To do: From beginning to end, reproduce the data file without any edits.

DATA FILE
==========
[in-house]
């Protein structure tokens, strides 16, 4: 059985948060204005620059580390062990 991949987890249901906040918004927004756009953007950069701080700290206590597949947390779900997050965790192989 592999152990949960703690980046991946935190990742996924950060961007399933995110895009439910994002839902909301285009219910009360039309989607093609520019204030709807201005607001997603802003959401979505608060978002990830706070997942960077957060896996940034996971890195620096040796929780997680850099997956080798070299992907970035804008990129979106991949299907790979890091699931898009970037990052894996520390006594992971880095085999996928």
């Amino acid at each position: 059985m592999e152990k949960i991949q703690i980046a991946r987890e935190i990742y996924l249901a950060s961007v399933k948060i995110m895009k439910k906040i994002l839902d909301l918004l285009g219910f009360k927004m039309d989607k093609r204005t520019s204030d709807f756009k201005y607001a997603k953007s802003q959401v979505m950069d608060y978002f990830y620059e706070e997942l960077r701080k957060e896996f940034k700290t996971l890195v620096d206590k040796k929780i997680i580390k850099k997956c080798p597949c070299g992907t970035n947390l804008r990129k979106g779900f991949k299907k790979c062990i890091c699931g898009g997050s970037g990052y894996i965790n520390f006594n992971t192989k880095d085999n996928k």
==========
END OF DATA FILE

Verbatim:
[in-house]
């Protein structure tokens, strides 16, 4: 059985948060204005620059580390062990 991949987890249901906040918004927004756009953007950069701080700290206590597949947390779900997050965790192989 592999152990949960703690980046991946935190990742996924950060961007399933995110895009439910994002839902909301285009219910009360039309989607093609520019204030709807201005607001997603802003959401979505608060978002990830706070997942960077957060896996940034996971890195620096040796929780997680850099997956080798070299992907970035804008990129979106991949299907790979890091699931898009970037990052894996520390006594992971880095085999996928």
């Amino acid at each position: 059985m592999e152990k949960i991949q703690i980046a991946r987890e935190i990742y996924l249901a950060s961007v399933k948060i995110m895009k439910k906040i994002l839902d909301l918004l285009g219910f009360k927004m039309d989607k093609r204005t520019s204030d709807f756009k201005y607001a997603k953007s802003q959401v979505m950069d608060y978002f990830y620059e706070e997942l960077r701080k957060e896996f940034k700290t996971l890195v620096d206590k040796k929780i997680i580390k850099k997956c080798p597949c070299g992907t970035n947390l804008r990129k979106g779900f991949k299907k790979c062990i890091c699931g898009g997050s970037g990052y894996i965790n520390f006594n992971t192989k880095d085999n996928k």